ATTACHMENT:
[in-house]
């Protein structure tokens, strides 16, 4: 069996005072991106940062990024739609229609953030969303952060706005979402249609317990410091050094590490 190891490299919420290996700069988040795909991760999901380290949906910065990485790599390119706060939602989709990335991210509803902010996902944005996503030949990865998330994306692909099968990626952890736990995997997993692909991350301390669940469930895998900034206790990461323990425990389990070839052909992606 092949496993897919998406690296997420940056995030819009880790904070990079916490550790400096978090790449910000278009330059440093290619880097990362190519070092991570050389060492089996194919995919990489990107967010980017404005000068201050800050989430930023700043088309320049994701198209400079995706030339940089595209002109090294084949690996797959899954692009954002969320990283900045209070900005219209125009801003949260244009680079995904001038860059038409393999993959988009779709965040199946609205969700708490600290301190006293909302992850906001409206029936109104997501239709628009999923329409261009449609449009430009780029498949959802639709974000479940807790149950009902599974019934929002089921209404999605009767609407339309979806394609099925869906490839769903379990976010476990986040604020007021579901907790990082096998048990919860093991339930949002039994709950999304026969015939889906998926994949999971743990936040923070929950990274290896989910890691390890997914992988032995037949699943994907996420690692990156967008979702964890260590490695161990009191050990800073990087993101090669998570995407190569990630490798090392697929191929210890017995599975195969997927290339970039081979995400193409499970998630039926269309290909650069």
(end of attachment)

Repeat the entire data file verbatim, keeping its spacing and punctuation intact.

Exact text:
[in-house]
């Protein structure tokens, strides 16, 4: 069996005072991106940062990024739609229609953030969303952060706005979402249609317990410091050094590490 190891490299919420290996700069988040795909991760999901380290949906910065990485790599390119706060939602989709990335991210509803902010996902944005996503030949990865998330994306692909099968990626952890736990995997997993692909991350301390669940469930895998900034206790990461323990425990389990070839052909992606 092949496993897919998406690296997420940056995030819009880790904070990079916490550790400096978090790449910000278009330059440093290619880097990362190519070092991570050389060492089996194919995919990489990107967010980017404005000068201050800050989430930023700043088309320049994701198209400079995706030339940089595209002109090294084949690996797959899954692009954002969320990283900045209070900005219209125009801003949260244009680079995904001038860059038409393999993959988009779709965040199946609205969700708490600290301190006293909302992850906001409206029936109104997501239709628009999923329409261009449609449009430009780029498949959802639709974000479940807790149950009902599974019934929002089921209404999605009767609407339309979806394609099925869906490839769903379990976010476990986040604020007021579901907790990082096998048990919860093991339930949002039994709950999304026969015939889906998926994949999971743990936040923070929950990274290896989910890691390890997914992988032995037949699943994907996420690692990156967008979702964890260590490695161990009191050990800073990087993101090669998570995407190569990630490798090392697929191929210890017995599975195969997927290339970039081979995400193409499970998630039926269309290909650069």